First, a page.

Lupe Fiasco has had an interesting ride in his career. In the early goings he was looked upon by many to be “the next big thing.” He is without a doubt one of the more lyrical rappers of the last decade and has a confident approach on the microphone. He has worked with the best in the industry and has been grammy nominated multiple times but for some reason Lupe seems to be lost in the shuffle. Mostly of his own doing.
Lupe has been politically outspoken and has been critical of the hip hop community as a whole. At times he comes off preachy while other times he comes off as if he doesn’t care if you understand what he’s trying to tell you. On “Tetsuo and Youth” Lupe runs through tales of growing up, the streets and knowledge of self. Lupe is an intellectual wordsmith and likes to flex his skills as often as possible.
After the albums intro comes a lyrical onslaught called “Mural,” a nearly nine minute song where Lupe runs straight through the beat with no hook delivering rapid word play with lines like: “Reign like queens that reign over made men / And not Queen like Queen killer, rhapsody bohemian Queen / But Queen like white glove wave hand / and not wave hand like it’s a heat wave/ so you make a fan by waving your hand / I’m talking wave like you sayin’ ‘hey . . .man’ / not hay for horses and hoarse like you almost voiceless / you gotta treat your vocal chords like it’s a fortress.”
The song “Dots and Lines” which opens with a cool banjo solo is Lupe’s warning (or self tale) of being wary of signing your signature on any contract’s dotted line. He equates it to selling your soul “ To make gold from garbage is not the alchemical point of this math / Truth be told it’s the pursuit of gold that turns the goals of men into trash/ The soul’s gold and they turning gold to cash / and your reflection is your connection to more collections of more directions and paths.” Lupe’s tone is not one of being “preachy” on “Testuo and Youth”, but more like “listen if you wanna learn something. ”
Lupe takes an interesting concept of taking the Virgin Mary’s plight and comparing it to single mother’s raising their son’s in bad situations. For many this concept may come out forced and stretched, but Lupe – ever the song writer – delivers three short verses with each line getting to the point. He does something similar on the album’s single “Deliver” in which he playfully describes how the pizza man won’t come to his neighborhood to deliver any food because of the surrounding conditions. The “pizza man” isn’t the focus of the song though – Lupe details everything about his neighborhood that makes it avoidable for most :”The ghetto was a physical manifestation / Of hate in a place where ethnicity determines your placement / a place that defines your station / remind you n*ggas your place is the basement.”
Lupe speaks to younger folks in this “selfie-era” who are trying to grow up too fast on “Adoration of the Magi”. He paints the picture that the best thing you have is your youth and innocents so there is no reason to rush to be an adult and all that comes with it. Within “Adoration” Lupe delivers his most remarkable set of bars on the album: “You not the first person / the first person from your first cursin’ / to your first cursive / and your curse words is in the curve version / it occurs virgin is the word version / that refers perfect to the first person in the third verse, who’s really me / In the third person but prefers the first one, that’s me again.” Wrap your head around that one.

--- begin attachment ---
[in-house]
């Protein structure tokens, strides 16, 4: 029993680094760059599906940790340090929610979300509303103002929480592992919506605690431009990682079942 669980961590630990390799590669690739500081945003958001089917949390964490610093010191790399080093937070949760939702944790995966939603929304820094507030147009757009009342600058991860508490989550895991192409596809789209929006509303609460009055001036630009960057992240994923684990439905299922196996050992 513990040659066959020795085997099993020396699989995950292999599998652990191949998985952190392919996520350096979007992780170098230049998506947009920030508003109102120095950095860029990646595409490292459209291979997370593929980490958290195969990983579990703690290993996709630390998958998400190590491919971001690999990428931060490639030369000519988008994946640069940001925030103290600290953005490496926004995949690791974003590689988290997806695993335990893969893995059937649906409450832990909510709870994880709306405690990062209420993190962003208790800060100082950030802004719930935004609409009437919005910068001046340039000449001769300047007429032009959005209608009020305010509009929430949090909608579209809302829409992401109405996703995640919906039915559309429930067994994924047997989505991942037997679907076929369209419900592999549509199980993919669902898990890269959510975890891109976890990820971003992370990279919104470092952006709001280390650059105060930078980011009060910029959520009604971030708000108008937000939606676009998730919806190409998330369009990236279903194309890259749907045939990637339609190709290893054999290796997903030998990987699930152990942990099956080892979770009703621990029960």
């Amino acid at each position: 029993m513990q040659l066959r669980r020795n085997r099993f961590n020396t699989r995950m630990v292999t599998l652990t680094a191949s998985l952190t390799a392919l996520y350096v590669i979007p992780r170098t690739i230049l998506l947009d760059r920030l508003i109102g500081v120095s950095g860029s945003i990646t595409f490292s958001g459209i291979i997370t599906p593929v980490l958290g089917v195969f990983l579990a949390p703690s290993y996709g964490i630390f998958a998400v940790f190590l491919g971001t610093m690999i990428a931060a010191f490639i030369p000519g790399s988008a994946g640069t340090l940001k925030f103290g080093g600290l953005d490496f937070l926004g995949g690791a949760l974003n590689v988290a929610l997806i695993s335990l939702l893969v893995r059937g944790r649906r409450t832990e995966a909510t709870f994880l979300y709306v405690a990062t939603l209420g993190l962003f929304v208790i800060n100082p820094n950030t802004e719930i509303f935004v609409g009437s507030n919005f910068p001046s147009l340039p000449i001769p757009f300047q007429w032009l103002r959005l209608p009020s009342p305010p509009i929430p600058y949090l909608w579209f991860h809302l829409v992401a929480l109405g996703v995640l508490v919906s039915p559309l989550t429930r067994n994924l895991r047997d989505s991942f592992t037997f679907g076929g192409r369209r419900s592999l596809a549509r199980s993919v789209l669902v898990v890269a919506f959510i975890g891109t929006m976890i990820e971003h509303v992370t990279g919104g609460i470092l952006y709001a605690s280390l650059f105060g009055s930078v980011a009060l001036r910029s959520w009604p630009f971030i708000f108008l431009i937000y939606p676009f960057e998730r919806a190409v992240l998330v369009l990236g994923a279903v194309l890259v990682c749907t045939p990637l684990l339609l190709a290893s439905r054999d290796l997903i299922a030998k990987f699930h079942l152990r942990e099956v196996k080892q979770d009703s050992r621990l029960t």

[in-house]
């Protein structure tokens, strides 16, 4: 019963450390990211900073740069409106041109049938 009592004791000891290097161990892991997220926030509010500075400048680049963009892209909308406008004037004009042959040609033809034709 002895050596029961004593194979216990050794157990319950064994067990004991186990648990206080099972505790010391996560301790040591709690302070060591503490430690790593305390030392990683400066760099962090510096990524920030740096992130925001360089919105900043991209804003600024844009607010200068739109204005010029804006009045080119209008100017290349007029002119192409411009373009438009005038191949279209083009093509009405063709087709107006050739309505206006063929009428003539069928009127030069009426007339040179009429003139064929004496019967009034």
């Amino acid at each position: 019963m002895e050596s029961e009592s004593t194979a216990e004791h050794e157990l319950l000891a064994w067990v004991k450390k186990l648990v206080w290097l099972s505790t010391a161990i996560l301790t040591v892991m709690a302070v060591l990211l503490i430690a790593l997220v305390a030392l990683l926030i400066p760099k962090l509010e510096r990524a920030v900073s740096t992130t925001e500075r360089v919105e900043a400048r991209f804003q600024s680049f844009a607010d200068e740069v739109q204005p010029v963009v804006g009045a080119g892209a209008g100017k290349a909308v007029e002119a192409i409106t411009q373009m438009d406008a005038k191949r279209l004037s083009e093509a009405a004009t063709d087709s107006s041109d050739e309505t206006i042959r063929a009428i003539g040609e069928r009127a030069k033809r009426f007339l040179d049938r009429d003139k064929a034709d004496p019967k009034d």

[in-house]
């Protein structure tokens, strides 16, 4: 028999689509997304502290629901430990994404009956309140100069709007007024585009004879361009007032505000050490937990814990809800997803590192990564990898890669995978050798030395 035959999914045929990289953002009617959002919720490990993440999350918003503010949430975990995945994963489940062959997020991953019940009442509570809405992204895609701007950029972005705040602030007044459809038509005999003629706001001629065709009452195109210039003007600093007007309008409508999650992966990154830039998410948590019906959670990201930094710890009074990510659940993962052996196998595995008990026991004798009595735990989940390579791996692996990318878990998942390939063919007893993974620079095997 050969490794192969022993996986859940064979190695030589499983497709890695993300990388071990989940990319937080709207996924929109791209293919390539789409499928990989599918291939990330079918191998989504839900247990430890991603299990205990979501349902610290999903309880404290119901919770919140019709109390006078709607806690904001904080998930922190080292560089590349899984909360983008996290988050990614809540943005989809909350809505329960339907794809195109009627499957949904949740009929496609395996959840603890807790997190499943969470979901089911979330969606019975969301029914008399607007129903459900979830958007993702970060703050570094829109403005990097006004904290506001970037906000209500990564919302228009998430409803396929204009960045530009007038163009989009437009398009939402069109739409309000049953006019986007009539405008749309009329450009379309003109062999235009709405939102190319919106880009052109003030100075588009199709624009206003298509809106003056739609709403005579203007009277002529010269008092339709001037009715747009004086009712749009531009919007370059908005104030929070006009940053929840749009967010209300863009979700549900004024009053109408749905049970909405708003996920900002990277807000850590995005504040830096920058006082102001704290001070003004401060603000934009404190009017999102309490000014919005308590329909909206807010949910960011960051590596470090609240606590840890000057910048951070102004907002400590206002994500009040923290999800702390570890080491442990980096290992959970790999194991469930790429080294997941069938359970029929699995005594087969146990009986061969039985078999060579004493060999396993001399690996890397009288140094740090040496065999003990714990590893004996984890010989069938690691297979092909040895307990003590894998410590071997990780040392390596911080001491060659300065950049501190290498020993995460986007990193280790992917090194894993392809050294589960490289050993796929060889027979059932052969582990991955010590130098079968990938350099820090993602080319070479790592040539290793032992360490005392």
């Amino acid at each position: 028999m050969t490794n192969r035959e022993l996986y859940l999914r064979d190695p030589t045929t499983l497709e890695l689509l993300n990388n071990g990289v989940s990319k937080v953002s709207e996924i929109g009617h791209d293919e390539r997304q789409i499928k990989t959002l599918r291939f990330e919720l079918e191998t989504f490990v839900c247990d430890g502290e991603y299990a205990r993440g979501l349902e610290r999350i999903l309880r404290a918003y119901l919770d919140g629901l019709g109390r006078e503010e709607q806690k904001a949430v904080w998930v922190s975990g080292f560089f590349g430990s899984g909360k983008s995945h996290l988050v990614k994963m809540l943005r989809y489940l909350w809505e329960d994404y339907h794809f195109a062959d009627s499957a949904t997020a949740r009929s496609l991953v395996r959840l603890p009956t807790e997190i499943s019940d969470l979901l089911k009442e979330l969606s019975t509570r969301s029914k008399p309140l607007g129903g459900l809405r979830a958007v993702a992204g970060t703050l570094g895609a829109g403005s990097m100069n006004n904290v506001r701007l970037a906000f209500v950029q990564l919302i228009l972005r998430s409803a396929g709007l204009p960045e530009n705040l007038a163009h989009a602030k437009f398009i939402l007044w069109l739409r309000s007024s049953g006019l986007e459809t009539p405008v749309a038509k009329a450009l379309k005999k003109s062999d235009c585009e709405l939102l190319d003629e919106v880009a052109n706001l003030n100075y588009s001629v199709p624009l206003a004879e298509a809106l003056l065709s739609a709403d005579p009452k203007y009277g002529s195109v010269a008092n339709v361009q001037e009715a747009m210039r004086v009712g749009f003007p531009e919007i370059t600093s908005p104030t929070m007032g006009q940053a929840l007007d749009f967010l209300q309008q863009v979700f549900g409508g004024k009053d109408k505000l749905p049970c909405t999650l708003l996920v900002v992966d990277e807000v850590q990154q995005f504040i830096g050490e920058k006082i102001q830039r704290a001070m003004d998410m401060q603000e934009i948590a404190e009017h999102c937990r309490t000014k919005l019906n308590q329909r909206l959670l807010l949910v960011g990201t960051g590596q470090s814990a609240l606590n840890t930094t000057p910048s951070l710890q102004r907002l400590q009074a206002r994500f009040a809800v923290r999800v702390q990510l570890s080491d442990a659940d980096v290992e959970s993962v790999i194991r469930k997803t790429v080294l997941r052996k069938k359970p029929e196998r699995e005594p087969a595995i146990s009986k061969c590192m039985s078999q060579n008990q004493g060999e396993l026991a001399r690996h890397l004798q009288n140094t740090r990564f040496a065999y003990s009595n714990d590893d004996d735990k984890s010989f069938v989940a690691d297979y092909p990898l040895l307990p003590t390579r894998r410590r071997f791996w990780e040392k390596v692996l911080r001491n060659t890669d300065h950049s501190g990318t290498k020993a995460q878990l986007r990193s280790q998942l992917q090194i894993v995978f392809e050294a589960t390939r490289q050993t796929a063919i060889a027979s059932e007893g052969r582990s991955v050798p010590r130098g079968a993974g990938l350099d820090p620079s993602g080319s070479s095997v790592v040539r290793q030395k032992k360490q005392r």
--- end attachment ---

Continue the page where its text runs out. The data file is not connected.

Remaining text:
The problem with the album is the lack of a high point. Although the production is good it’s the same vibe on every track. There is a lot of self-indulgence on the part of Lupe and the album is actually difficult to get through without becoming bored or losing complete focus. Tracks like “No Scratches” which details trying to get out of a bad relationship and “Little Death” which has “Preachy Lupe” back in full form talking about religion and politics – make it easy for one to get bored with. Once again it’s not the message that’s boring just the overall presentation.
Even “Blur My Hands” which features Guy Sebastian falls way short of their last collaboration “Battle Scars.” The hook is corny and no matter how many times you play it back, you end up losing interest half way through. “Chopper” is a track that has no place on this album as it’s a nine minute posse track with six rappers one can care less about (Glasses Malone, anyone?. . .)
This album is difficult to break down because lyrically, Lupe has not lost a thing. His concepts are on point and his persona is evident and honest – the album’s production although creative becomes too repetitive and laid back. If there were more tracks like “Prisoner 1 and 2” which was produced by MoeZ’art. The track uses a simple piano loop accompanied with strings and escalates with a more violent string arrangement when the beat switches up. The song itself has Lupe once again masterful with his wordplay describing how the jail system itself is corrupt and how these conditions do nothing for the sake of rehabilitation: “They made electric chairs for his dying days / last meals, no appeals for him to try and stay / On Death Row like Suge and the late Pac / Maybe he can dig a tunnel out of A Block / And wear gloves for the razor-wired gate top / Scared thugs going crazy in a caged box.”
“Tetsuo and Youth” separates Lupe from the masses in terms of talent and although lyrically it is hard to find flaws in what he does, the overall feel of Tetsuo is one that can be unfortunately easily forgotten. If Lupe had the production of his “Lasers” album, combined with the concept of this album – it could’ve been something really special.
Rating 7 out of 10